This invention relates to the determination of hydrogen ion concentration in the human alimentary canal, and more particularly to a radio transmitter which may be swallowed, and which emits radio signals indicative of the hydrogen ion concentration in the ambient gastric or intestinal fluid.

Transmitters capable of being swallowed are known. The known transmitters are relatively large so that their presence in itself afiects the environment in which they are intended to operate, and their signals are not precisely representative of the conditions which it is desired to ascertain. The relatively large known devices may be inserted into the stomach, but it is not entirely safe to permit them to pass through the body.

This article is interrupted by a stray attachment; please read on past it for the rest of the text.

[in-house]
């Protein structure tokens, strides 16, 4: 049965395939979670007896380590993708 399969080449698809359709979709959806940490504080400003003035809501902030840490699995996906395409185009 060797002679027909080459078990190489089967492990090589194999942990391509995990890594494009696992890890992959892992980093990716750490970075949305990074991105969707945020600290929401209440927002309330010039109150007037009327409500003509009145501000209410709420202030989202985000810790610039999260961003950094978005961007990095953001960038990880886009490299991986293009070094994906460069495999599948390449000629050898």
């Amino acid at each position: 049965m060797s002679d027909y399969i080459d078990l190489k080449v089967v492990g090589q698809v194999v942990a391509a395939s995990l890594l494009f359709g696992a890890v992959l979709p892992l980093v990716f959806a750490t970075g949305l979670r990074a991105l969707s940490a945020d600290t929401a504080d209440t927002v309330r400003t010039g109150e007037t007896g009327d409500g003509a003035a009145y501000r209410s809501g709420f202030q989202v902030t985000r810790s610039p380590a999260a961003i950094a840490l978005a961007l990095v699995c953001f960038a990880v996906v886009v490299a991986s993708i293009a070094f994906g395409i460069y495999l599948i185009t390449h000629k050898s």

The primary object of the instant invention is the provision of a pH responsive radio transmitter small enough to be swallowed and to be passed through the entire alimentary canal without requiring special precautions, and without reaction from the intestinal tract.

Another object is the provision of such a transmitter which, despite its small overall dimensions, is capable of operating for the maximum period of passage through the alimentary canal usually encountered in clinical investigations.

A further object is the provision of a pH responsive radio transmitter which permits precise measurements of stomach acidity in a simple manner suitable for routine clinical tests.

An additional object is the provision of a transmitter adapted to control a recording instrument in such a manner that the hydrogen ion concentration of the entire alimentary tract may be recorded without emotional or physical trauma to the patient.